Clancy Pendergast sits in a classroom on the first floor of the John McKay Center on a recent Friday afternoon. It serves as a rather appropriate setting, considering the 45-year-old defensive coordinator has some teaching to do.Looking up · USC Defensive Coordinator Clancy Pendergast has plenty of experience, including a yearlong stint with the Kansas City Chiefs. — Courtesy of Kansas City Star His lesson plan, as he points out, includes instructing USC’s defense to be aggressive, swarm to the ball, tackle and force turnovers. The primary goal, he says, is simply “to get our guys to play fast.”The checklist, of course, sounds a bit lengthy.It’s extensive, if only because the Trojans have particularly struggled on that side of the ball in recent years. Just last season, the unit allowed 394 yards per game (ranking 60th nationally) and 24.3 points per game (40th nationally). Most glaringly, in a Nov. 3 home game against Oregon, they gave up 62 points and 730 yards — the most points and yards given up in a single game in school history. It appeared to epitomize everything that had gone wrong with the group since the turn of the decade: slow reacting, slow adjusting — just slow, mostly.Not to mention two years earlier, in 2010, USC allowed, on average, 400 yards per game, the worst mark since the school first began tracking the statistic in the mid-1950s.Pendergast shrugs it off. He isn’t interested in discussing the numbers, not at length and not on this day anyway. In his mind, it’s irrelevant.“I had my own things going; I really didn’t look closely at what they did,” said Pendergast, who joined USC head coach Lane Kiffin’s staff on Jan. 18 after spending the last three seasons heading the defense at Cal. “I’m looking forward into the future and not back.”What Pendergast and Kiffin hope the future holds is this: that USC can adjust to the rising number of Pac-12 teams utilizing spread offenses — an obstacle the outgoing Monte Kiffin, the team’s de facto defensive coordinator, seemingly could not overcome. Teams such as Arizona, Oregon and UCLA all moved the ball with relative ease against the Trojans last season, employing spread systems that produced touchdown upon touchdown.“That’s what makes it so challenging to coach in the [Pac-12]: the diversity of offenses that you face,” Pendergast said. “That’s also one of the reasons I enjoy coaching in this league.”So, at present, with USC in its second week of spring practice, Pendergast is emphasizing a revamped defense. The program is breaking away from its traditional 4-3 defensive front, which utilizes four defensive linemen combined with three linebackers, in favor of a 3-4 scheme as part of that adjustment geared toward stopping speed in space.“It’s the way to go in this conference,” Kiffin said. “It’s why we made the change.”The exact defensive installation so far revolves around a “5-2” defense, a variation of the 3-4 that moves two linebackers up and closer to the line of scrimmage. Call it an aggressive approach, less reactive compared to the famed “bend but don’t break” Tampa-2 system favored under Monte Kiffin.Pendergast seems confident it’ll work.“It’s multiple and it’s flexible to use the personnel that we have,” he explained.He’s conveyed that message often in recent weeks. He emphasizes the personnel available and a willingness to play anyone at any age at any position — a link to USC’s defensive heyday in the mid-2000s under Pete Carroll, who frequently played underclassmen without a second thought.“The game’s about the players,” Pendergast said. “I don’t know any coaches who have ever blocked or tackled or had an interception. It’s a player’s game. Regardless of the style of offense, we want the best guys out there.”Players say they’ve warmed up to the approach.“He demands a lot out of the whole unit,” redshirt junior safety Josh Shaw said. “That’s what you want out of your [defensive] coordinator. Like I said, he’s hands-on. We’ve definitely responded well to him.”Pendergast also quickly cites his resume, which serves as a sign he can fix the Trojans’ ailments. During his first season with Cal, the Golden Bears jumped from seventh to first in the then-Pac-10 in total defense. And in 2008, as the defensive coordinator for the Arizona Cardinals, Pendergast led his unit to fifth in the NFL in takeaways with 30 en route to a run to Super Bowl XLIII — a testament to his aggressive scheme.“The guy has a lot of insight,” Shaw added. “His knowledge is unbelievable.”For USC to bounce back in 2013, the team’s best hope is that his knowledge is as good as advertised.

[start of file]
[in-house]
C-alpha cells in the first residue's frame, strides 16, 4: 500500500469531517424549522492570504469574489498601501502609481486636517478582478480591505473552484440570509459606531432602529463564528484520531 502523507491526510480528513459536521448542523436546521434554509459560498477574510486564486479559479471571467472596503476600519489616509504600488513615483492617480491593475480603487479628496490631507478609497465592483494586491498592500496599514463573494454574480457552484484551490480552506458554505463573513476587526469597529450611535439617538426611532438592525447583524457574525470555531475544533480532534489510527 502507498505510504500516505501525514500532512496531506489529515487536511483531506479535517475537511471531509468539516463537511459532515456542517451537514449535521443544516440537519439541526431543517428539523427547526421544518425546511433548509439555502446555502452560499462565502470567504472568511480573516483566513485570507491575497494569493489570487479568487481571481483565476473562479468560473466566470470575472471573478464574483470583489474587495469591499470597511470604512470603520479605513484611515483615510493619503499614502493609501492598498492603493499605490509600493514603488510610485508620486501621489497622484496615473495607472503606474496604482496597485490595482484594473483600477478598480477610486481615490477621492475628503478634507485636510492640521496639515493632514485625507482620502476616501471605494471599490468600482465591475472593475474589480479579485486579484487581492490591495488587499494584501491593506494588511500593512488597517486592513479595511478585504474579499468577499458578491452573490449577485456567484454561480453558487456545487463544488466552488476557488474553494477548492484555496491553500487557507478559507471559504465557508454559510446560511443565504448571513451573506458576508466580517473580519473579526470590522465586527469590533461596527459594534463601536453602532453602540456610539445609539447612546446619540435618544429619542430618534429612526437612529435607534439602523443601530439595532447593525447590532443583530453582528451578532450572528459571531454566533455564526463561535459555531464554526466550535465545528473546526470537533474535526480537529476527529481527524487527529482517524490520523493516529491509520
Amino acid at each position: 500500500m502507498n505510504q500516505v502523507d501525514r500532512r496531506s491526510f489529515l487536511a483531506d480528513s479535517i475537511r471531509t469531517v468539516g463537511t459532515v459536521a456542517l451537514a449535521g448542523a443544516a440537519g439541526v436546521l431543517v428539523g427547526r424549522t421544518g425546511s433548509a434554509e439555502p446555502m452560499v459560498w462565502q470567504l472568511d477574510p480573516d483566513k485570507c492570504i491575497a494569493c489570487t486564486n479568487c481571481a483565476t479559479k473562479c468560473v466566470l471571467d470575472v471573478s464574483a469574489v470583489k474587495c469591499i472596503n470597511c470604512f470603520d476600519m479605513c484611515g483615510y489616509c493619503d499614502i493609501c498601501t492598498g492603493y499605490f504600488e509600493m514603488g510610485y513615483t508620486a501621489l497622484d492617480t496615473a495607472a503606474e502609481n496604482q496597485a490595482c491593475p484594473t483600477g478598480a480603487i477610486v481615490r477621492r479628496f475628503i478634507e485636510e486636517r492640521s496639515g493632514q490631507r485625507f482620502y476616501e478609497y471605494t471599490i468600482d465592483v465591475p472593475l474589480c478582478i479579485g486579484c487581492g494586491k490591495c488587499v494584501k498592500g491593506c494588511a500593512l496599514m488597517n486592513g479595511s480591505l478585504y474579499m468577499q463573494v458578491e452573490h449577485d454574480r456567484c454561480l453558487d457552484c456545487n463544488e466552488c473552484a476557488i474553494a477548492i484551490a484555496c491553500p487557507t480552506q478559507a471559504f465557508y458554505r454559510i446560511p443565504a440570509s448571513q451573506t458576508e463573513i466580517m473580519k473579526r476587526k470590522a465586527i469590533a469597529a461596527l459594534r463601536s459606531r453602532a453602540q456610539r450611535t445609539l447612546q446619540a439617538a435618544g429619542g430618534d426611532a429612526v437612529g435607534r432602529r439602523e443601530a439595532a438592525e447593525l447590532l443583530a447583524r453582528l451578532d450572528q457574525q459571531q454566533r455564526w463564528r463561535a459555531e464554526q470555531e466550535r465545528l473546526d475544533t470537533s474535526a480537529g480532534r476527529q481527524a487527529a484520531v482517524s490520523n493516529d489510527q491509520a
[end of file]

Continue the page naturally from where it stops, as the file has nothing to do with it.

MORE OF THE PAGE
If this is how it’s going to be, we’re all in.What happened on Thursday in front of an AT&T Center crowd that absolutely knew it was going to celebrate a series clincher isn’t supposed to happen.No way, no how.The NBA champion Spurs live for these moments.They don’t just welcome this stage.They built it.But there were the Clippers, absorbing Spurs haymakers originating from North Texas, picking up momentum while sweeping across Waco and Austin before landing with vengeance in San Antonio.These were vicious blows.And they made the Clippers wobble and double over as the Spurs built a 10-point lead and threatened to do what they’ve done so many times to playoff opponents while winning five NBA titles over the years.Finish them off.But the Clippers never broke.They never went down.“We showed great resolve tonight,” J.J. Redick said.Said coach Doc Rivers: “I’ve been saying all year this team is tough. They are mentally tough. We hear all this stuff about them. This team is mentally tough.”Their composure stabilized, the air returned to their lungs, the buzzing subsided in their ears and their eyesight cleared up.And that’s when they went to work.Chris Paul found a shooting rhythm, rebounding from an 0-for-7 start to finish with 19 points and 15 assists and sinking a floater with 29 seconds remaining to give the Clippers a 98-93 lead.“This,” Paul said, pointing to a stat sheet. “Doesn’t matter in the playoffs. It’s about who wins or who losses.”In other words, the 0-for-7 start never rattled him.“I didn’t think about it,” he said.Blake Griffin steadied himself, becoming a force on the boards, in the paint and on the perimeter while scoring 26 points and grabbing 12 rebounds.When Redick’s 3-point range abandoned him, he took a few steps in and drained two-point jump shots the rest of the night. Redick had 19 points, and the Clippers needed every one of them.Jamal Crawford has not been himself all playoffs, but he nailed a critical jumper late in the fourth quarter and his clutch free throws with 10.1 seconds remaining put the Clippers up 100-96 and made a potential 3-pointer simply a nuisance rather than a killer And with DeAndre Jordan still agonizing over his unfortunate offensive basket interference that negated what would have been the winning points in Game 5, he turned his fury on the Spurs and pummeled them with 15 points and 14 rebounds. The Clippers beat the Spurs at their own game, exhausting themselves on the defensive end to force stops, then working, moving, locating and converting for critical points offensively that frustrated and drained the Spurs before finally tumbling over.And now they go to a Game 7 in the friendly, familiar surroundings of Staples Center.They mowed down 14 of their final 15 opponents during the regular season to secure homecourt advantage in this series. The payoff for their efforts arrives in full on Saturday, when they host the series finale.Staples Center has not been kind to the Clippers this series, the site of losses in Game 2 and Game 5 that can only be described as devastating.This series should really been over by now, had they simply taken care of business at home.But they’ve never been so happy to see a Game 7 as they are right now, needing to stand tall and strong amid the hysteria and deafening noise of AT&T Center to survive one final push by the Spurs in the closing minute to bring the series back home.“This has been unbelievable,” Crawford said. “You’re seeing high-level basketball right now.” We’ve questioned our faith after two gut-wrenching losses and an inexcusable blowout, kicked them out of the house and told them never to return.Only for them to go and win us over again with a bounce-back road virtuoso in Game 4 and again Thursday night in a must-have 102-96 Game 6 stunner that sends this series back to Staples Center for a win-or-go-home Game 7. “We weren’t ready to go home,” Jamal Crawford said. “We just weren’t.” Damn you, Clippers.But, oh what the hell, get over here ya big lugs. SAN ANTONIO >> So that’s how it’s going to be, huh?The Clippers luring us in, then ripping our hearts out, only to reel us back in again?They coughed up two home games in this roller-coaster ride against the San Antonio Spurs, graying our hair and wrinkling our face and causing a pit in our stomach that gnawed painfully inside us.Only to dip us in a vat of anti-aging cream, hand us a pack of Tums and pull us up feeling alive and well and believing again. Newsroom GuidelinesNews TipsContact UsReport an Error